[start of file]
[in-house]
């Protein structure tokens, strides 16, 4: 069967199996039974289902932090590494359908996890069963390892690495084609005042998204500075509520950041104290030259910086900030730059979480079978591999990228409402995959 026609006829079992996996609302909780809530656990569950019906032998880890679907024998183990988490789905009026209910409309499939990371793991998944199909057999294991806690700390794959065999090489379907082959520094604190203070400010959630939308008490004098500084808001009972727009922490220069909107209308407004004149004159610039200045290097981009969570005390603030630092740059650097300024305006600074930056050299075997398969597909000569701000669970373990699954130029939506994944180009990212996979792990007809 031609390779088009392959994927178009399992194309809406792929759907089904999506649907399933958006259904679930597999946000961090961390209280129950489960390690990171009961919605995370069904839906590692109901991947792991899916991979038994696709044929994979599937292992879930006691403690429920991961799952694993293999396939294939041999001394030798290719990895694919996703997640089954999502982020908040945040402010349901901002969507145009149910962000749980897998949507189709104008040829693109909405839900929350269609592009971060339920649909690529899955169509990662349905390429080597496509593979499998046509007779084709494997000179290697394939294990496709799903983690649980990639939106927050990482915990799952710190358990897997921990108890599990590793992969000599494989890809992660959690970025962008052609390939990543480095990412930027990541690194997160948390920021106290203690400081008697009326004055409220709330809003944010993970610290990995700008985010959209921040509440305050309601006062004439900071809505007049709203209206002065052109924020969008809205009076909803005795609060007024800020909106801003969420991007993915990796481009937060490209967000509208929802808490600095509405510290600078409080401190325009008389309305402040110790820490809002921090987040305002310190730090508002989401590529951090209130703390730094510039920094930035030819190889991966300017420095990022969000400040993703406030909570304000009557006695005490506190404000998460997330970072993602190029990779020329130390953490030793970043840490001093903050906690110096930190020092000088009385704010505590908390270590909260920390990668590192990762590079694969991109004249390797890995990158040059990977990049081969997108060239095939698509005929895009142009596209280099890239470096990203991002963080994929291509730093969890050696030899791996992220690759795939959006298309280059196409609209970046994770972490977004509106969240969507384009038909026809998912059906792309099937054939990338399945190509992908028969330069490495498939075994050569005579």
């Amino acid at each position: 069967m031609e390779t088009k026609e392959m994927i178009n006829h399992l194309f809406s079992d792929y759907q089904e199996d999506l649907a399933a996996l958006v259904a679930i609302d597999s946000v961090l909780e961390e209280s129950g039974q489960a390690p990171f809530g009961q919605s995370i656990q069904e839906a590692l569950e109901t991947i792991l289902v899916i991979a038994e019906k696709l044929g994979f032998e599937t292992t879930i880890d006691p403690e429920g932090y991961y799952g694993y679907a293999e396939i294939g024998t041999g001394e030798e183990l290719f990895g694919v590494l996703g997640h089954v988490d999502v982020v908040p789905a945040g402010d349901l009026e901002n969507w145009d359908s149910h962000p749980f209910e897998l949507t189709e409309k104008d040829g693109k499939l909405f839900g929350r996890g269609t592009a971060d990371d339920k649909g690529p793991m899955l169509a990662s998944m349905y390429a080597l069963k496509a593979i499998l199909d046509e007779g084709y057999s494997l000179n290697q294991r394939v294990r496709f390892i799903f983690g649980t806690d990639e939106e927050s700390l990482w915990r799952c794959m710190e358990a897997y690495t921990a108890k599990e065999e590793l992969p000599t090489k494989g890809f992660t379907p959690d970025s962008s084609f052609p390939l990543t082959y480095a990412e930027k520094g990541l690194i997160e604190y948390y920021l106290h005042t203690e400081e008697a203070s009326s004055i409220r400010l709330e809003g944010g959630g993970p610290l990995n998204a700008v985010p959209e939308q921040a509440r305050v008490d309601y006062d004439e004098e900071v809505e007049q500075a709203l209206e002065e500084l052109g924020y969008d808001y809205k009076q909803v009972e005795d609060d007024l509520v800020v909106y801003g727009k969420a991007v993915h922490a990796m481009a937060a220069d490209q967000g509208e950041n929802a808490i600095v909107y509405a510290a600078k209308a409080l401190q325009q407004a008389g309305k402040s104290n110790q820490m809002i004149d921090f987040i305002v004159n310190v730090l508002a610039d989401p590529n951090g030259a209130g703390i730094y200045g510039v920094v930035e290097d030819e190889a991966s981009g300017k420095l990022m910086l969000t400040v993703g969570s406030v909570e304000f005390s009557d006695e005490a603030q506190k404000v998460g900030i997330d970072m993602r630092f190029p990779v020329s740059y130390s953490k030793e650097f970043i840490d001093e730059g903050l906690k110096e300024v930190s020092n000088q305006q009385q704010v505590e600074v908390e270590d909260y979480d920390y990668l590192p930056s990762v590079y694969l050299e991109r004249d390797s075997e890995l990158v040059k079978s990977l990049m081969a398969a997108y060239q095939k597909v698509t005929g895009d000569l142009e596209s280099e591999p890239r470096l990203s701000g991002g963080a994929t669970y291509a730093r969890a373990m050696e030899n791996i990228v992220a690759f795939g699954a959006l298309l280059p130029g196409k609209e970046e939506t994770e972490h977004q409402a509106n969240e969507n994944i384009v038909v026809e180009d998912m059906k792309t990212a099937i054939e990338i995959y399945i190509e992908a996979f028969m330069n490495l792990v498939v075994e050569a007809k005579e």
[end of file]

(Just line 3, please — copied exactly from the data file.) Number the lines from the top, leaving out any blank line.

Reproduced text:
């Amino acid at each position: 069967m031609e390779t088009k026609e392959m994927i178009n006829h399992l194309f809406s079992d792929y759907q089904e199996d999506l649907a399933a996996l958006v259904a679930i609302d597999s946000v961090l909780e961390e209280s129950g039974q489960a390690p990171f809530g009961q919605s995370i656990q069904e839906a590692l569950e109901t991947i792991l289902v899916i991979a038994e019906k696709l044929g994979f032998e599937t292992t879930i880890d006691p403690e429920g932090y991961y799952g694993y679907a293999e396939i294939g024998t041999g001394e030798e183990l290719f990895g694919v590494l996703g997640h089954v988490d999502v982020v908040p789905a945040g402010d349901l009026e901002n969507w145009d359908s149910h962000p749980f209910e897998l949507t189709e409309k104008d040829g693109k499939l909405f839900g929350r996890g269609t592009a971060d990371d339920k649909g690529p793991m899955l169509a990662s998944m349905y390429a080597l069963k496509a593979i499998l199909d046509e007779g084709y057999s494997l000179n290697q294991r394939v294990r496709f390892i799903f983690g649980t806690d990639e939106e927050s700390l990482w915990r799952c794959m710190e358990a897997y690495t921990a108890k599990e065999e590793l992969p000599t090489k494989g890809f992660t379907p959690d970025s962008s084609f052609p390939l990543t082959y480095a990412e930027k520094g990541l690194i997160e604190y948390y920021l106290h005042t203690e400081e008697a203070s009326s004055i409220r400010l709330e809003g944010g959630g993970p610290l990995n998204a700008v985010p959209e939308q921040a509440r305050v008490d309601y006062d004439e004098e900071v809505e007049q500075a709203l209206e002065e500084l052109g924020y969008d808001y809205k009076q909803v009972e005795d609060d007024l509520v800020v909106y801003g727009k969420a991007v993915h922490a990796m481009a937060a220069d490209q967000g509208e950041n929802a808490i600095v909107y509405a510290a600078k209308a409080l401190q325009q407004a008389g309305k402040s104290n110790q820490m809002i004149d921090f987040i305002v004159n310190v730090l508002a610039d989401p590529n951090g030259a209130g703390i730094y200045g510039v920094v930035e290097d030819e190889a991966s981009g300017k420095l990022m910086l969000t400040v993703g969570s406030v909570e304000f005390s009557d006695e005490a603030q506190k404000v998460g900030i997330d970072m993602r630092f190029p990779v020329s740059y130390s953490k030793e650097f970043i840490d001093e730059g903050l906690k110096e300024v930190s020092n000088q305006q009385q704010v505590e600074v908390e270590d909260y979480d920390y990668l590192p930056s990762v590079y694969l050299e991109r004249d390797s075997e890995l990158v040059k079978s990977l990049m081969a398969a997108y060239q095939k597909v698509t005929g895009d000569l142009e596209s280099e591999p890239r470096l990203s701000g991002g963080a994929t669970y291509a730093r969890a373990m050696e030899n791996i990228v992220a690759f795939g699954a959006l298309l280059p130029g196409k609209e970046e939506t994770e972490h977004q409402a509106n969240e969507n994944i384009v038909v026809e180009d998912m059906k792309t990212a099937i054939e990338i995959y399945i190509e992908a996979f028969m330069n490495l792990v498939v075994e050569a007809k005579e």